Wednesday, September 12, 2007

Answers, We Give Answers

I had a conversation with my wonderful daughter-in-law this afternoon. Lisa is expecting a baby at the end of November. Lisa also has a Ph.D. in molecular biology and has just been named VP of Science and Innovative Technologies for the company she works for. Need you guess that I am proud?????

Anyway, back to the subject. We were talking about the inappropriate questions she has gotten since admitting to the world that she is expecting. She made me laugh with some of the answers she has developed to the more intrusive questions. Being the wonderfully gracious young woman that she is, she smiles and then gives an answer that is totally illogical, but she acts like it is full of reason. It leaves the rude questioner pondering whether they should try for the next question or just shut up. Most take the second route.

I am telling you this for a reason.

This morning at the WEN networking meeting, we followed our usual agenda of giving short introductions and then during the next part of the meeting we were all invited to write an issue, challenge or problem on a slip of paper. These were then collected and put into a basket. Three or four were pulled from the basket to have the brainstorming power of the group try to help solve the challenge. The authors of the notes can remain anonymous or reveal themselves. The one rule is that each question-writer has to remain quiet and write down all suggestions -- even if it has "already been tried before."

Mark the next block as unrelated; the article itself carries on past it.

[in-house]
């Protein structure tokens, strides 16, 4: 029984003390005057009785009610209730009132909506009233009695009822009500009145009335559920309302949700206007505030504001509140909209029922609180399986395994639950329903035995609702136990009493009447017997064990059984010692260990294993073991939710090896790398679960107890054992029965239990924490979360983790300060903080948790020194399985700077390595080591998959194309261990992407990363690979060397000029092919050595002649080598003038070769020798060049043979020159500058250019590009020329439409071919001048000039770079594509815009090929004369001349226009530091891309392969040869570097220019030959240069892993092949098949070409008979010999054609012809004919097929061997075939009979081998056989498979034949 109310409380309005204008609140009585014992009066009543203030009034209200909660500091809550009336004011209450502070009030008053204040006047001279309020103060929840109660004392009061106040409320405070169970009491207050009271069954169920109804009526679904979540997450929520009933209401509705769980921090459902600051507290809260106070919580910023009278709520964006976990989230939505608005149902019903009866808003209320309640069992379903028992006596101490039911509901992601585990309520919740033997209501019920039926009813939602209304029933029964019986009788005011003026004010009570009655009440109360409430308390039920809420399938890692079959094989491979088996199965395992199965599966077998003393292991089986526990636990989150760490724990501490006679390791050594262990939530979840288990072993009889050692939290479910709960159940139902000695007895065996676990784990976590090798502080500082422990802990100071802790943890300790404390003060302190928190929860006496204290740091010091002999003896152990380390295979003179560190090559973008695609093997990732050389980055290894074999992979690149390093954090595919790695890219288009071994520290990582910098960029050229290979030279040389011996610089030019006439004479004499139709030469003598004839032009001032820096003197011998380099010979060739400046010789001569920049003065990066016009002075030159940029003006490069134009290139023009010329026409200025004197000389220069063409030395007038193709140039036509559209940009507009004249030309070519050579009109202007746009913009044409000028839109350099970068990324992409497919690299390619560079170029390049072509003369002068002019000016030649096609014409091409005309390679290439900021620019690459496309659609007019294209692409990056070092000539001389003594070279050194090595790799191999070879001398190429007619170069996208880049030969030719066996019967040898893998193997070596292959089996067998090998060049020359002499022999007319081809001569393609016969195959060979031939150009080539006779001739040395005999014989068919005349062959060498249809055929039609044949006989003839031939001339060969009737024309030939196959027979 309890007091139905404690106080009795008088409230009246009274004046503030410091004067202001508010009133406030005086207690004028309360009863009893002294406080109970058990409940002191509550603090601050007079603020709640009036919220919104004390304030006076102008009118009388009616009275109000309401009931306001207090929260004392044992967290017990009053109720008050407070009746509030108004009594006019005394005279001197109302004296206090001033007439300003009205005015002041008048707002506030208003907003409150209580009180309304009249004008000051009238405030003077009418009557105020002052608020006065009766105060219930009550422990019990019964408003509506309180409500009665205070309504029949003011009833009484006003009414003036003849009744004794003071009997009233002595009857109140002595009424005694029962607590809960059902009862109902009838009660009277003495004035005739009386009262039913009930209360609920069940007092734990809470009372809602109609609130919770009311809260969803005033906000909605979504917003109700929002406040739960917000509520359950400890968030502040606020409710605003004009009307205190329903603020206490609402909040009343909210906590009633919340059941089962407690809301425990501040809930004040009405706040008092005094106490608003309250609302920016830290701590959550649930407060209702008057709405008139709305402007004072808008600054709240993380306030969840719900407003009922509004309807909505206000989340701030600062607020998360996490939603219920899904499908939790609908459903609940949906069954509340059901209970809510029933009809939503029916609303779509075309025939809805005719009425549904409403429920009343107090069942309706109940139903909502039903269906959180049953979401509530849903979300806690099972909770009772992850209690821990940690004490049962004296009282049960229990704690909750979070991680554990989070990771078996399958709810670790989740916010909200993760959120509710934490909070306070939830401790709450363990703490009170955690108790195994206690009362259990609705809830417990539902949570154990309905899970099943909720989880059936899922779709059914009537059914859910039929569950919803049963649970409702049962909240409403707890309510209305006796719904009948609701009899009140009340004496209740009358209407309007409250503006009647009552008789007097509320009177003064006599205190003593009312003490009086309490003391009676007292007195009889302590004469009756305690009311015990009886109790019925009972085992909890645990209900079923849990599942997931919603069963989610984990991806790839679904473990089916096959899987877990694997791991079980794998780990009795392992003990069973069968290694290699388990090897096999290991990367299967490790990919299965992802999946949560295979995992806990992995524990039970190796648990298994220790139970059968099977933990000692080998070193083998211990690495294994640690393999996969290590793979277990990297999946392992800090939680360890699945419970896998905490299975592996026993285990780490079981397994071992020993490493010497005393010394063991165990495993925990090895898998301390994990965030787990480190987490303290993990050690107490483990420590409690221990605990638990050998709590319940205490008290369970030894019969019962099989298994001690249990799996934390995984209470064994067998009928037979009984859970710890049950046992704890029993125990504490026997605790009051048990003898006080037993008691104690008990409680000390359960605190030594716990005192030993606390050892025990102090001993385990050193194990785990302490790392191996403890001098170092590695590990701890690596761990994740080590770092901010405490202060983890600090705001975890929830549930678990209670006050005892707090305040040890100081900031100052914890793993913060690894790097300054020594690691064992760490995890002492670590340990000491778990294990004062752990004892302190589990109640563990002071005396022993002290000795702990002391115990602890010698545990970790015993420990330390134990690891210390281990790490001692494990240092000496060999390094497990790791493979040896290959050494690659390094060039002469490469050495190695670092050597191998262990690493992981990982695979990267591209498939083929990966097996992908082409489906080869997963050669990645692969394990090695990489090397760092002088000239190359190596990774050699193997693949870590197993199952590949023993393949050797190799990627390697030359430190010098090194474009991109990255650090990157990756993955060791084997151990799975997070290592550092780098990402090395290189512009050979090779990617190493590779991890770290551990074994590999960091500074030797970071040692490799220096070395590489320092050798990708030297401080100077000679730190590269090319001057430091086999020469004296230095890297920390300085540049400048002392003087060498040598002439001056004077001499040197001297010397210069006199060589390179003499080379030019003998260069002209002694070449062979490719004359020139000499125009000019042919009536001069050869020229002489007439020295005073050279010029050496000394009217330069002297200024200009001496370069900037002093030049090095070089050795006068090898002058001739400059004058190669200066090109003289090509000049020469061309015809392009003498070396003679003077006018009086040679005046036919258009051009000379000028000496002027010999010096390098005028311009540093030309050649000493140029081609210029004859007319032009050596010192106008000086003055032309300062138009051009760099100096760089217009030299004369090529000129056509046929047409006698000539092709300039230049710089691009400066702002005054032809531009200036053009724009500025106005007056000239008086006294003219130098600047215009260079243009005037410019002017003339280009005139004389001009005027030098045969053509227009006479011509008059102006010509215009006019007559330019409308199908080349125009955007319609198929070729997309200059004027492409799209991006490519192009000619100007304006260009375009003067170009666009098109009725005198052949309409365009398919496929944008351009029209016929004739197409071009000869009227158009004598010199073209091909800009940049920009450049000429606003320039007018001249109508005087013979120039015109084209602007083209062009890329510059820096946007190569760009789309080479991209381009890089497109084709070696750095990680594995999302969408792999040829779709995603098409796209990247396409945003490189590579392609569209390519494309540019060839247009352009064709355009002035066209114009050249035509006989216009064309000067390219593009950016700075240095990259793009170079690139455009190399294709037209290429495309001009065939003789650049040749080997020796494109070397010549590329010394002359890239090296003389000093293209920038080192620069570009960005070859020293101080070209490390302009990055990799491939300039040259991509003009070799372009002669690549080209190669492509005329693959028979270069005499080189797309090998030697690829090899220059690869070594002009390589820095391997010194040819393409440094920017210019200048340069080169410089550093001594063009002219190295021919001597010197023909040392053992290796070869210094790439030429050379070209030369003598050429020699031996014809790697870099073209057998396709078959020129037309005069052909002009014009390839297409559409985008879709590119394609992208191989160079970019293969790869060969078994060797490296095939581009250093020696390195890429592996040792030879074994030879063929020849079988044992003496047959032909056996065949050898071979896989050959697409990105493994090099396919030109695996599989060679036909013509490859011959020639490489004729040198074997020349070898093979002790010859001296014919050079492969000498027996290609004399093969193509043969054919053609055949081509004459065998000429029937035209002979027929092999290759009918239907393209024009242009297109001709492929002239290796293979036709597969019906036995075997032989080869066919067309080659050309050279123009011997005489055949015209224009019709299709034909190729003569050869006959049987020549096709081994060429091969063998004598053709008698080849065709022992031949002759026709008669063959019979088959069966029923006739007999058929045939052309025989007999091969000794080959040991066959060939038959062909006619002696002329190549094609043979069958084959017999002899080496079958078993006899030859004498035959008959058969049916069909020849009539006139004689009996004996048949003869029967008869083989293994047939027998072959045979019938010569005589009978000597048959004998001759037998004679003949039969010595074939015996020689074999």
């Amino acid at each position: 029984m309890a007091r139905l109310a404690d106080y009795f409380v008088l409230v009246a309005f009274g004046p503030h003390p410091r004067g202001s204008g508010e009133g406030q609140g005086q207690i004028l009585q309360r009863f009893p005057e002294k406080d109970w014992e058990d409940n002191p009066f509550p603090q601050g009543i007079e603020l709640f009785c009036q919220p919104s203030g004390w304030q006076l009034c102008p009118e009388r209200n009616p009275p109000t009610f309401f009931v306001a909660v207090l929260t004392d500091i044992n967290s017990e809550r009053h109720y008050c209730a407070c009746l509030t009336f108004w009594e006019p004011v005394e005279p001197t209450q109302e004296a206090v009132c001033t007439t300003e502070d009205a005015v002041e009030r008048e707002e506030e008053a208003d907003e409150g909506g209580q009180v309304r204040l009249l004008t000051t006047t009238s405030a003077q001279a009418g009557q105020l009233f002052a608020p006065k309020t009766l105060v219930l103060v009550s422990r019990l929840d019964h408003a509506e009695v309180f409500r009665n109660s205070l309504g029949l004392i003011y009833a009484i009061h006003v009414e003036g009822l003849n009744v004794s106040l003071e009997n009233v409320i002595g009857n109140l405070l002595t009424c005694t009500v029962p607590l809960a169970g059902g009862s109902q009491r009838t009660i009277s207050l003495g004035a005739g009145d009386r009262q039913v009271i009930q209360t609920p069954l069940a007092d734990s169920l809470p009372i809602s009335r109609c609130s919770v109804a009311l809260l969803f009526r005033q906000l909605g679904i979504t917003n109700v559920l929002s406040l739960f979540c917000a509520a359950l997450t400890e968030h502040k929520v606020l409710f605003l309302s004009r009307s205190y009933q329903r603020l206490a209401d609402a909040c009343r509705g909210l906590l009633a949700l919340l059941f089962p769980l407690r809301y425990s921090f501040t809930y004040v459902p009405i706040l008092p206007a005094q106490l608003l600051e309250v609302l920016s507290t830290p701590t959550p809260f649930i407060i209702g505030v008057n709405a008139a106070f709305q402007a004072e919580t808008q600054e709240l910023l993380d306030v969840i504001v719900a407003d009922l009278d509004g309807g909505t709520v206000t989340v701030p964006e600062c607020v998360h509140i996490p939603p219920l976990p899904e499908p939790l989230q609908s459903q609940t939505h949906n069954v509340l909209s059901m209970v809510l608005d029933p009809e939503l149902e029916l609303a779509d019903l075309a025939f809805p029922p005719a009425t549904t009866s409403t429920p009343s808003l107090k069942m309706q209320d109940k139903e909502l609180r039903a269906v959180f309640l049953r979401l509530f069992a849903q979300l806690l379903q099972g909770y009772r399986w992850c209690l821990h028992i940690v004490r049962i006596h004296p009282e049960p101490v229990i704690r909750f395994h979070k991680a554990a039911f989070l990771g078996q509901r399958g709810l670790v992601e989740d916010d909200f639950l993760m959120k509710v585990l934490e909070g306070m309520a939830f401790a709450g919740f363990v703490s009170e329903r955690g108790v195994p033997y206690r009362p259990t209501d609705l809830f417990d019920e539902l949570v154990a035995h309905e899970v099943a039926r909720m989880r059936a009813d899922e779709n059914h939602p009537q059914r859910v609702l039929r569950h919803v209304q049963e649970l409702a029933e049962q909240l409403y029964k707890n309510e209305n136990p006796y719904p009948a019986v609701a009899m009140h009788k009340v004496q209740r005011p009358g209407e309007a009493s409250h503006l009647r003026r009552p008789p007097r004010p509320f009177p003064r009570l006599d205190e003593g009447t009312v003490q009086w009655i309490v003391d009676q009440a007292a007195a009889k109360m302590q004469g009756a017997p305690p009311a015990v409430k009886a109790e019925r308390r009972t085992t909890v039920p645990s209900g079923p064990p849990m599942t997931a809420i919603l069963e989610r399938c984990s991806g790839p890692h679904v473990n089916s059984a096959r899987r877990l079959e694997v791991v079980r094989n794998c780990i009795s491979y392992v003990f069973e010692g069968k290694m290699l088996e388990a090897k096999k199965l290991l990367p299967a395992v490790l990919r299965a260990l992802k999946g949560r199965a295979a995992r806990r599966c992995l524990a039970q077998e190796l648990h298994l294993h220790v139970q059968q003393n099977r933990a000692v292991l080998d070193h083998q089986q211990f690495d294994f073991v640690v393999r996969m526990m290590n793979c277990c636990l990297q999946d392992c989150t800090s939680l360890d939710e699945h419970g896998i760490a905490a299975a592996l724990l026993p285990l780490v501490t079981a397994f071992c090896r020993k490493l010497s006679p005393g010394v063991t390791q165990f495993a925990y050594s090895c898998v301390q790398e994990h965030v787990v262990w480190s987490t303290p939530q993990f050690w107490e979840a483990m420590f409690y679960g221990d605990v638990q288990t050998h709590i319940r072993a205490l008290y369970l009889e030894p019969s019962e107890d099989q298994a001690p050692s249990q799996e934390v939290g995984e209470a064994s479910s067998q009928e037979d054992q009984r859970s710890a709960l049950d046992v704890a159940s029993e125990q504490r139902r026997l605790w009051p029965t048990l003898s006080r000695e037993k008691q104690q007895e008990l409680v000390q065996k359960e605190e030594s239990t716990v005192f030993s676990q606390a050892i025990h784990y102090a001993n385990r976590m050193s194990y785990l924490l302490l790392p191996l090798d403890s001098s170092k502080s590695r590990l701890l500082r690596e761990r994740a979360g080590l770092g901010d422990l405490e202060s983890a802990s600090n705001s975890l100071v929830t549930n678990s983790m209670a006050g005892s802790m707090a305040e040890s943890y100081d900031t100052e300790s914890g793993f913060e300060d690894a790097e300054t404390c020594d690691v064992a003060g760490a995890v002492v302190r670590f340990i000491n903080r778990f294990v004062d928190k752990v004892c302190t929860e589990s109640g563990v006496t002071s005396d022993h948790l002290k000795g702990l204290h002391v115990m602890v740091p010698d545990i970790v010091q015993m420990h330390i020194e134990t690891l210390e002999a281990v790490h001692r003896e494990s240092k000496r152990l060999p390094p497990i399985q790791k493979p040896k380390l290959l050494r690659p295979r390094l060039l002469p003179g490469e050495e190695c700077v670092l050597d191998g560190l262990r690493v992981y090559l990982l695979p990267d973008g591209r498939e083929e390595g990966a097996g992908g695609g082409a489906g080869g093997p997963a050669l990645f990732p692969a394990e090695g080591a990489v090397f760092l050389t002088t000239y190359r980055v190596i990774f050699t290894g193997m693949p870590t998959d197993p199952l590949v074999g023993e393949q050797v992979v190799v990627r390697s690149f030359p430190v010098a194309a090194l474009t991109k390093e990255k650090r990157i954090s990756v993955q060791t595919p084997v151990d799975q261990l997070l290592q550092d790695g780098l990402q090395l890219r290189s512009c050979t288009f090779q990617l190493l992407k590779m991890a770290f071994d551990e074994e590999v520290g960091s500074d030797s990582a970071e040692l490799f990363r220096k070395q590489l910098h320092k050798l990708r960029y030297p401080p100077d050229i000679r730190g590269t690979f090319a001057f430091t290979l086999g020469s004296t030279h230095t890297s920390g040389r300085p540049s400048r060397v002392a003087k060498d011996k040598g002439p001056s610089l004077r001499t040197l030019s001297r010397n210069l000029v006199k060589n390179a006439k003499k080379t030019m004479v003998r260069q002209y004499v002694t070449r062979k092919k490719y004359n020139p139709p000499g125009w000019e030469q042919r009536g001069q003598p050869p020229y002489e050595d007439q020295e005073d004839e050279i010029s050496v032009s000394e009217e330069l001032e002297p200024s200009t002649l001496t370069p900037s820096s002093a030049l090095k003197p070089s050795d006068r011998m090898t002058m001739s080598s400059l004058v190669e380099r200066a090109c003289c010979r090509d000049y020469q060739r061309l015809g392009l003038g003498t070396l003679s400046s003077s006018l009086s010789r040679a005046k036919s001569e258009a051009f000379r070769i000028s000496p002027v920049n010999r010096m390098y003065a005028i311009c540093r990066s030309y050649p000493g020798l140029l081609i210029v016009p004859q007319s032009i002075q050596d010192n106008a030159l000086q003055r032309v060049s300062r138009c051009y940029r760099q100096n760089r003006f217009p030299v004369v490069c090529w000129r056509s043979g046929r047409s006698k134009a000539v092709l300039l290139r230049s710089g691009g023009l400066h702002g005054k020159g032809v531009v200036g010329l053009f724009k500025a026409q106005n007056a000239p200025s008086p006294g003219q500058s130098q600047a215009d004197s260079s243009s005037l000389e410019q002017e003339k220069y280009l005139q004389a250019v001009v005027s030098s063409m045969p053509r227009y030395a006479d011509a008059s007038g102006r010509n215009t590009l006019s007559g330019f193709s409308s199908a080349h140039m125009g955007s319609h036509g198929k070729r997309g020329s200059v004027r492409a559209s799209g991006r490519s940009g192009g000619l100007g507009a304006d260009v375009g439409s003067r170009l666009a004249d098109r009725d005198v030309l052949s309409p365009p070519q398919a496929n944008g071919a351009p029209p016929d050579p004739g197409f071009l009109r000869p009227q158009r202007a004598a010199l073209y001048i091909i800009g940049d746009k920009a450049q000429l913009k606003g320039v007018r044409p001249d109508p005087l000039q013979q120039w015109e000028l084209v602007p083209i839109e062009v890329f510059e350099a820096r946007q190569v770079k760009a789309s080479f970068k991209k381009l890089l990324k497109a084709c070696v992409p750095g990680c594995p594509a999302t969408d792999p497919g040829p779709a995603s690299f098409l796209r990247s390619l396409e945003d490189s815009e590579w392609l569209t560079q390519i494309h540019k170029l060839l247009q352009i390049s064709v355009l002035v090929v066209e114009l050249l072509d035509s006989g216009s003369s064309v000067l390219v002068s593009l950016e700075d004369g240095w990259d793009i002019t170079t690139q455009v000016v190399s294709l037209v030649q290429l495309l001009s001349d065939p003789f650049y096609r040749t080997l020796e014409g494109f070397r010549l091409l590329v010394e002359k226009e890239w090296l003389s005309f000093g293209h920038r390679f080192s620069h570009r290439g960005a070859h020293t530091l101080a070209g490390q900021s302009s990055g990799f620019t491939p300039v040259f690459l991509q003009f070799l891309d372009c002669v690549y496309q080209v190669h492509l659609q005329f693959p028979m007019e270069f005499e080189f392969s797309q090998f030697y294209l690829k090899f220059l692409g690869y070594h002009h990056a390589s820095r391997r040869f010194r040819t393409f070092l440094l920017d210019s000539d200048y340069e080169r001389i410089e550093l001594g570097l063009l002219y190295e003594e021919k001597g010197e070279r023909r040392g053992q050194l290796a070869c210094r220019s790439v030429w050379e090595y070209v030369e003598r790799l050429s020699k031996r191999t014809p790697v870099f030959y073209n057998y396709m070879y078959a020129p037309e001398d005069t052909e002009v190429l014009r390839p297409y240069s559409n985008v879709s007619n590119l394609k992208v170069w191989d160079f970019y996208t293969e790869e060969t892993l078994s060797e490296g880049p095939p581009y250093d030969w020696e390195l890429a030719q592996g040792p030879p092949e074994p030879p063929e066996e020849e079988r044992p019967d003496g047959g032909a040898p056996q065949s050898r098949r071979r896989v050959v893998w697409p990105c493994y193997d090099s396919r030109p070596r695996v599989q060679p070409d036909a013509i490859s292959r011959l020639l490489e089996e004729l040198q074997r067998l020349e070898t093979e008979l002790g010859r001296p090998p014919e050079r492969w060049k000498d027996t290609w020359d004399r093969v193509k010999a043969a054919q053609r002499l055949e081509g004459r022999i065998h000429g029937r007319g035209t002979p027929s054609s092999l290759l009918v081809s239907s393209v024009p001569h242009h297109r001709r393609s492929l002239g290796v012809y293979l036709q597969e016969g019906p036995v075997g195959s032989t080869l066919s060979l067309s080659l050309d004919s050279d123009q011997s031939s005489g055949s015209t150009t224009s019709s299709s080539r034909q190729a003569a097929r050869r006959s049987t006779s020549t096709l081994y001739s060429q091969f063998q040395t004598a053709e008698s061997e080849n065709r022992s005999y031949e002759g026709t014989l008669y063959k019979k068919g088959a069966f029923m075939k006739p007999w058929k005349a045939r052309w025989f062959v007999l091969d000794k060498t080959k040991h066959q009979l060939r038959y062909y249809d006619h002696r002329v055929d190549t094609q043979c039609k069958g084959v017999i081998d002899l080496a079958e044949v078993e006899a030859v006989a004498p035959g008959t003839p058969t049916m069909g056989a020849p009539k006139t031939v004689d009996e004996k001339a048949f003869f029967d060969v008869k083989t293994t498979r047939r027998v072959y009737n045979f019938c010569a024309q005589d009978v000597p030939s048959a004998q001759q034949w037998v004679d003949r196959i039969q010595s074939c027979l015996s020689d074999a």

I wrote a challenge, that of having to deal with a person who is not easy to deal with. I gave more details this morning but not enough for people to guess who the person is. I did not give the sex of the person, because I felt that while it is my issue, the problem could be very universal and everyone could learn from the answers if the details were more general. I got some really good suggestions.

After the meeting, a person who has not been around WEN long enough to know me that well, came up to me and asked me if that person was my husband. I truthfully said, "No." But I was a little ticked off that she had the nerve to ask the question. What business was it of hers?

So to bring this around full circle, if I'd had my conversation with Lisa yesterday instead of today, I could have used her protocol to defer the questioner. I'm having a lot of fun tonight dreaming up answers that I could have given that would have been very Lisa-like. And I'm just picturing in my mind the look of confusion that would have been displayed!

So what do you think would be the perfect answer to this rude question?


Anonymous said...

I don't know. Maybe the WEN member's question was just bold and not so rude.

Your challenge may have made her think of her own husband (or significant other), and she was just trying find a common point of interest with you.

Sandy said...

How about, "No, it was you."

Louise Kahle said...

You could have said in a very incredulous voice, "Of course not! My husband obeys all my orders!"

Natalie Ferguson said...

I think I agree with Leasa. Often, when you talk about something and someone thinks about it in the context of their own life, they will come up with an answer that seems really rude to you but is more a cry of help. It's tricky in those situations because you've been asked to talk about fairly personal issues and the line can be quickly crossed.

I'm really interested in the feedback you got - any tips for dealing with difficult people?

As for your daughter in law. Awesome.